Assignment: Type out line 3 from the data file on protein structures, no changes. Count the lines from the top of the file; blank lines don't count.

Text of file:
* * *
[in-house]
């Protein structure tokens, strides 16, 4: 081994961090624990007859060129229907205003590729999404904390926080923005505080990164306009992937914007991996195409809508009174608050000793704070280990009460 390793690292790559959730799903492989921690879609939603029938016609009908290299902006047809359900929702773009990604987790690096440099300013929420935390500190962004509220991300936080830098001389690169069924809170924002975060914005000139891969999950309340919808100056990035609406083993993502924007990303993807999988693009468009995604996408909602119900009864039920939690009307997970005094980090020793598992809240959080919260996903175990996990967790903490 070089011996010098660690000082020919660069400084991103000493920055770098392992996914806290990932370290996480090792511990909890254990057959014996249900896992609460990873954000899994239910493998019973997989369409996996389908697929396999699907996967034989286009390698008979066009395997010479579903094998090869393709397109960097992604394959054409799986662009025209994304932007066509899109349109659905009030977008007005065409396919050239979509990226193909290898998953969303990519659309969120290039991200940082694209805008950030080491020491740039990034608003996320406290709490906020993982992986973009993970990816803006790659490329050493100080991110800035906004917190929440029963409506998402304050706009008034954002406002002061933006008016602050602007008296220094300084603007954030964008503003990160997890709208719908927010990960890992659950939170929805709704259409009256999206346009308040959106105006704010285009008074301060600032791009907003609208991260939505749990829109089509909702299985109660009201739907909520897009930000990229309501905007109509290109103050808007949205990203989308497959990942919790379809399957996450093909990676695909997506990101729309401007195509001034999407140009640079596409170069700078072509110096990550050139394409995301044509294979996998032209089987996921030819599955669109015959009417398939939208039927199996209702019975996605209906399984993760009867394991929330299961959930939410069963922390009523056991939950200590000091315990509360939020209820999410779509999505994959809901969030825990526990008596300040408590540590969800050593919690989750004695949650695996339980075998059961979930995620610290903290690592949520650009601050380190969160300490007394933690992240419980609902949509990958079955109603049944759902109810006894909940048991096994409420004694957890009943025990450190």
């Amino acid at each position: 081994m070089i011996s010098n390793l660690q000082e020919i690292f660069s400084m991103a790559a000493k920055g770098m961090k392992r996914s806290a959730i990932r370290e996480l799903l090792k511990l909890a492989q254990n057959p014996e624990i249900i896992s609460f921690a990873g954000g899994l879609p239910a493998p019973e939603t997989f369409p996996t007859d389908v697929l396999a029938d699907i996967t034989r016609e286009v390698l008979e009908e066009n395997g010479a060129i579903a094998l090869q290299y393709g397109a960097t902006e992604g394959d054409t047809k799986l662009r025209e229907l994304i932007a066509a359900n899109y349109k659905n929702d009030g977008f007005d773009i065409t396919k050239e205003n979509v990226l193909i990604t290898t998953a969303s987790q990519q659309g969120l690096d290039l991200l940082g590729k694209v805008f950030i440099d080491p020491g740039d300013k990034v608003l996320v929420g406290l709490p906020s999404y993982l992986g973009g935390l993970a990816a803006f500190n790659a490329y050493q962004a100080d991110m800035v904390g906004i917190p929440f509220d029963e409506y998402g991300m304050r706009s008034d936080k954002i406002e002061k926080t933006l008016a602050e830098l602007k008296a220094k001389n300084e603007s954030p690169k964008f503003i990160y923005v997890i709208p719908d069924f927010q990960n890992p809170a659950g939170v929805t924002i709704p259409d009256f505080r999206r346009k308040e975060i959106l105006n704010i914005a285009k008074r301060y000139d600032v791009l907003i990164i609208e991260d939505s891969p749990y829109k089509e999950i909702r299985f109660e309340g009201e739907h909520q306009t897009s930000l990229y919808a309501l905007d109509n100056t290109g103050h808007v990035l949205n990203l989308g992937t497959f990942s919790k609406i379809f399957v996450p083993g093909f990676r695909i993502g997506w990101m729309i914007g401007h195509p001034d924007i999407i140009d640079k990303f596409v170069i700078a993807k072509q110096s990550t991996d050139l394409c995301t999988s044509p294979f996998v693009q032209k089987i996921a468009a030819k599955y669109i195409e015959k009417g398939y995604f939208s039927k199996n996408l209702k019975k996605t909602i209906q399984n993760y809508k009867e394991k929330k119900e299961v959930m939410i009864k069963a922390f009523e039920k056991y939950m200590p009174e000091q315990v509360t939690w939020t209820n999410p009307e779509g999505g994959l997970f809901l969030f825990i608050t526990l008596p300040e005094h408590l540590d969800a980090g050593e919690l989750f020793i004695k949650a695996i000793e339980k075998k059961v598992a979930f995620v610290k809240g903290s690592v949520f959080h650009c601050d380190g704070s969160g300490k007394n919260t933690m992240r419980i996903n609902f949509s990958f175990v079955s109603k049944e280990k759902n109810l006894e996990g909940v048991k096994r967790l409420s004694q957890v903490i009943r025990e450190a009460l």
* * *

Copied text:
């Amino acid at each position: 081994m070089i011996s010098n390793l660690q000082e020919i690292f660069s400084m991103a790559a000493k920055g770098m961090k392992r996914s806290a959730i990932r370290e996480l799903l090792k511990l909890a492989q254990n057959p014996e624990i249900i896992s609460f921690a990873g954000g899994l879609p239910a493998p019973e939603t997989f369409p996996t007859d389908v697929l396999a029938d699907i996967t034989r016609e286009v390698l008979e009908e066009n395997g010479a060129i579903a094998l090869q290299y393709g397109a960097t902006e992604g394959d054409t047809k799986l662009r025209e229907l994304i932007a066509a359900n899109y349109k659905n929702d009030g977008f007005d773009i065409t396919k050239e205003n979509v990226l193909i990604t290898t998953a969303s987790q990519q659309g969120l690096d290039l991200l940082g590729k694209v805008f950030i440099d080491p020491g740039d300013k990034v608003l996320v929420g406290l709490p906020s999404y993982l992986g973009g935390l993970a990816a803006f500190n790659a490329y050493q962004a100080d991110m800035v904390g906004i917190p929440f509220d029963e409506y998402g991300m304050r706009s008034d936080k954002i406002e002061k926080t933006l008016a602050e830098l602007k008296a220094k001389n300084e603007s954030p690169k964008f503003i990160y923005v997890i709208p719908d069924f927010q990960n890992p809170a659950g939170v929805t924002i709704p259409d009256f505080r999206r346009k308040e975060i959106l105006n704010i914005a285009k008074r301060y000139d600032v791009l907003i990164i609208e991260d939505s891969p749990y829109k089509e999950i909702r299985f109660e309340g009201e739907h909520q306009t897009s930000l990229y919808a309501l905007d109509n100056t290109g103050h808007v990035l949205n990203l989308g992937t497959f990942s919790k609406i379809f399957v996450p083993g093909f990676r695909i993502g997506w990101m729309i914007g401007h195509p001034d924007i999407i140009d640079k990303f596409v170069i700078a993807k072509q110096s990550t991996d050139l394409c995301t999988s044509p294979f996998v693009q032209k089987i996921a468009a030819k599955y669109i195409e015959k009417g398939y995604f939208s039927k199996n996408l209702k019975k996605t909602i209906q399984n993760y809508k009867e394991k929330k119900e299961v959930m939410i009864k069963a922390f009523e039920k056991y939950m200590p009174e000091q315990v509360t939690w939020t209820n999410p009307e779509g999505g994959l997970f809901l969030f825990i608050t526990l008596p300040e005094h408590l540590d969800a980090g050593e919690l989750f020793i004695k949650a695996i000793e339980k075998k059961v598992a979930f995620v610290k809240g903290s690592v949520f959080h650009c601050d380190g704070s969160g300490k007394n919260t933690m992240r419980i996903n609902f949509s990958f175990v079955s109603k049944e280990k759902n109810l006894e996990g909940v048991k096994r967790l409420s004694q957890v903490i009943r025990e450190a009460l």